The strength correlates to the amount of necessary processing power and time it takes to break the key or figure out the value of the key. Breaking a key can be accomplished by a brute force attack, which means trying every possible key value until the resulting plaintext is meaningful. Depending on the algorithm and length of the key, this can be a very easy task or a task that is close to impossible. If a key can be broken with a Pentium II processor in three hours, the cipher is not strong at all. If the key can only be broken with the use of a thousand multiprocessing systems, and it takes 1.2 million years, then it is pretty darn strong. The goal of designing an encryption method is to make compromise too expensive or too time consuming. Another name for cryptography strength is work factor, which is an estimate of the effort it would take an attacker to penetrate an encryption method.

The strength of the protection mechanism should be used in correlation to the sensitivity of the data being encrypted. It is not necessary to encrypt information about a friend‘s Saturday barbeque with a top secret NSA encryption algorithm, and it is not a good idea to send the intercepted KGB spy information using Pretty Good Privacy (PGP).

Each type of encryption mechanism has its place and purpose. Even if the algorithm is very complex and thorough, there are other issues within encryption that can weaken the strength of encryption methods. Because the key is usually the secret value needed to actually encrypt and decrypt messages, improper protection of the key can weaken the encryption strength. An extremely strong algorithm can be used, using a large keyspace, and a large and random key value, which are all therequirements for strong encryption, but if a user shares her key with others, these other pieces of the equation really don‘t matter.

An algorithm with no flaws, a large key, using all possible values within a keyspace,and protecting the actual key are important elements of encryption. If one is weak, itcan prove to be the weak link that affects the whole process.


Cryptosystems can provide confidentiality, authenticity, integrity, and nonrepudiationservices. It does not provide availability of data or systems.

  • Confidentiality means that unauthorized parties cannot access information.
  • Authenticity refers to validating the source of the message to ensure the sender is properly identified.
  • Integrity provides assurance that the message was not modified during transmission, accidentally or intentionally.
  • Nonrepudiation means that a sender cannot deny sending the message at a later date, and the receiver cannot deny receiving it.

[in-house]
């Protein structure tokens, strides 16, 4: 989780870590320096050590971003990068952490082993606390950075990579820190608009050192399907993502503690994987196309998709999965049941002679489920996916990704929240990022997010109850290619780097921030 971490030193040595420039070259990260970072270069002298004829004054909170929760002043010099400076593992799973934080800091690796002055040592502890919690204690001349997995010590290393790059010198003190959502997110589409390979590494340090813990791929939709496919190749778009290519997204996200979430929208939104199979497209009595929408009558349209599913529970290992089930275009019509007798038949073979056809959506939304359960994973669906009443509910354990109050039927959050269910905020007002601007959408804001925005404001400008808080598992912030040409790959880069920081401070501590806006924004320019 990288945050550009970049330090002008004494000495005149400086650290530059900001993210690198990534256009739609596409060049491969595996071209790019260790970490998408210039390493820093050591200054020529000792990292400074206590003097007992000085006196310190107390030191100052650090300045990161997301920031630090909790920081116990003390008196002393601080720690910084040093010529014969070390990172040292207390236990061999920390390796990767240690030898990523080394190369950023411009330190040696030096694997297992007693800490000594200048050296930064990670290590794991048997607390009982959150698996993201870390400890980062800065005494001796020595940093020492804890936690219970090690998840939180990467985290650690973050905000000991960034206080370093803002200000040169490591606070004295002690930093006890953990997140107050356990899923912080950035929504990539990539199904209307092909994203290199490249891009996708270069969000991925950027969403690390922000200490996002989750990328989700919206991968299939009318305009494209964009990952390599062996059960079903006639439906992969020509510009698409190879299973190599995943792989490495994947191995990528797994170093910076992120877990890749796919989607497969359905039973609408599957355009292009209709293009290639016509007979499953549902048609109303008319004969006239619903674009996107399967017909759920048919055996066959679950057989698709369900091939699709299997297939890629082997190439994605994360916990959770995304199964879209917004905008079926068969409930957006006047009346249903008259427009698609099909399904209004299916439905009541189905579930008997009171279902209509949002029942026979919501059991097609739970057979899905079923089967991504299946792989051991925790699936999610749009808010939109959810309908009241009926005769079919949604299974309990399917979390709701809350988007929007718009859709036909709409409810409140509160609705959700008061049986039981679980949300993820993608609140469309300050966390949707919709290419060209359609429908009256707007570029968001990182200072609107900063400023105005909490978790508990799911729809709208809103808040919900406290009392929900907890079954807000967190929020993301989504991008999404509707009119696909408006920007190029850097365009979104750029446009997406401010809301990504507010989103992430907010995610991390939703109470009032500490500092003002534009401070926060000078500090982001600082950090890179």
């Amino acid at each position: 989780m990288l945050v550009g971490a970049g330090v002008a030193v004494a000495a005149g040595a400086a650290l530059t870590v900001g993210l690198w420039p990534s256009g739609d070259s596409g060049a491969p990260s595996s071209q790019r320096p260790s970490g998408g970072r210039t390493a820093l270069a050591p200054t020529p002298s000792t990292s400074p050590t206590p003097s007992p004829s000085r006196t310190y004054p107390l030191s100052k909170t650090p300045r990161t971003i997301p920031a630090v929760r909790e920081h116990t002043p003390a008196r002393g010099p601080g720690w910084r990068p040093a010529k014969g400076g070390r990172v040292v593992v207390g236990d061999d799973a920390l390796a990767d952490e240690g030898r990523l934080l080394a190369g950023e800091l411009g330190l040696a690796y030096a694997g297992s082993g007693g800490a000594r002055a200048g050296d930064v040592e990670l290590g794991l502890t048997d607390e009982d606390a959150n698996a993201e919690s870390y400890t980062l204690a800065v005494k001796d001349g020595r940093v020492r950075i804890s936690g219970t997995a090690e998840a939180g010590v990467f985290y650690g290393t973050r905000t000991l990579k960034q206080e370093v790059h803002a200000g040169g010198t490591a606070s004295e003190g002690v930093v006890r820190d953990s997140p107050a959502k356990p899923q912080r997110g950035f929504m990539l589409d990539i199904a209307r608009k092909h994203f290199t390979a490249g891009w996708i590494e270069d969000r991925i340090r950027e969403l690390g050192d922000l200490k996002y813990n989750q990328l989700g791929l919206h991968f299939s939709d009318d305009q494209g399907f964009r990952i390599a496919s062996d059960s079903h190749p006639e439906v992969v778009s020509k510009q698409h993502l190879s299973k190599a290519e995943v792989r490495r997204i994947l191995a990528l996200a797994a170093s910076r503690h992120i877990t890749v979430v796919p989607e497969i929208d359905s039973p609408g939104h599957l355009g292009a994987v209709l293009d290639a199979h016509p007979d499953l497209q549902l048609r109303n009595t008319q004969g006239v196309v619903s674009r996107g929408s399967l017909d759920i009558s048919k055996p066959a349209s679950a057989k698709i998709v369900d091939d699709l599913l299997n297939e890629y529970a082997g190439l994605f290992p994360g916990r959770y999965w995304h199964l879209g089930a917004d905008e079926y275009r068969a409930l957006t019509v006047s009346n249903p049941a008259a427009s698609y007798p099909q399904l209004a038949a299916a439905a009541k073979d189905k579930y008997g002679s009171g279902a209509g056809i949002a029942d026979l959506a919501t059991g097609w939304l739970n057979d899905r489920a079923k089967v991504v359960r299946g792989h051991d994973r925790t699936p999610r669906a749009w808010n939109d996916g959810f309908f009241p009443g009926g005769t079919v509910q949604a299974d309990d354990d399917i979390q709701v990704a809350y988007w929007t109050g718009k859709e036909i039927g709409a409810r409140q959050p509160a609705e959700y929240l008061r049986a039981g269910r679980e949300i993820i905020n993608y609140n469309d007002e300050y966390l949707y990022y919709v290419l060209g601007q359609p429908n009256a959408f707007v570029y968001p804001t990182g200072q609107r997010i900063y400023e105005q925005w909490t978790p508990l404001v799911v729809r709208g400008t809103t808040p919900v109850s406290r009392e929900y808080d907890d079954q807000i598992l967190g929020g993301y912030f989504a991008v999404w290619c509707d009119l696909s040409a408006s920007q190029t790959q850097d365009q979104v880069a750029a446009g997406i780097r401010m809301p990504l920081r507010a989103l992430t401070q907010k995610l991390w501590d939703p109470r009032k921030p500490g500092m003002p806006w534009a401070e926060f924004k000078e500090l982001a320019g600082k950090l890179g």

So if your boss sends you a message telling you that you will be receiving a raise that doubles your salary and it is encrypted, encryption methods can ensure that it really came from your boss, that someone did not alter it before it arrived to your computer, that no one else was able to read this message as it traveled over the network, and that your boss cannot deny sending the message later when he comes to his senses.

Different types of messages and transactions require a higher degree of one or all of the services that encryption methods can supply. Military and intelligence agencies are very concerned about keeping information confidential, so they would choose encryption mechanisms that provide a high degree of secrecy. Financial institutions care about confidentiality, but care more about the integrity of the data being transmitted, so the encryption mechanism they would choose may differ from the military‘s encryption methods. If messages were accepted that had a misplaced decimal point or zero, the ramifications could be far reaching in the financial institution world. Legal agencies may care more about the authenticity of messages that they receive. If information that was received ever needed to be presented in a court of law, its authenticity would certainly be questioned; therefore, the encryption method used should ensure authenticity, which confirms who sent the information.


  • Algorithm: Set of mathematical rules used in encryption and decryption.
  • Cryptography : Science of secret writing that enables you to store and transmit data in a form that is available only to the intended individuals.
  • Cryptosystem : Hardware or software implementation of cryptography that transforms a message to cipher text and back to plaintext.
  • Cryptanalysis : Practice of obtaining plaintext from cipher text without a key or breaking the encryption.
  • Cryptology: The study of both cryptography and cryptanalysis.
  • Cipher text: Data in encrypted or unreadable format.
  • Encipher: Act of transforming data into an unreadable format.
  • Decipher: Act of transforming data into a readable format.
  • Key: Secret sequence of bits and instructions that governs the act of encryption and decryption. Key clustering: Instance when two different keys generate the same cipher text from the same plaintext.
  • Key space: Possible values used to construct keys.
  • Plaintext: Data in readable format, also referred to as clear text.
  • Work factor: Estimated time, effort, and resources necessary to break a cryptosystem.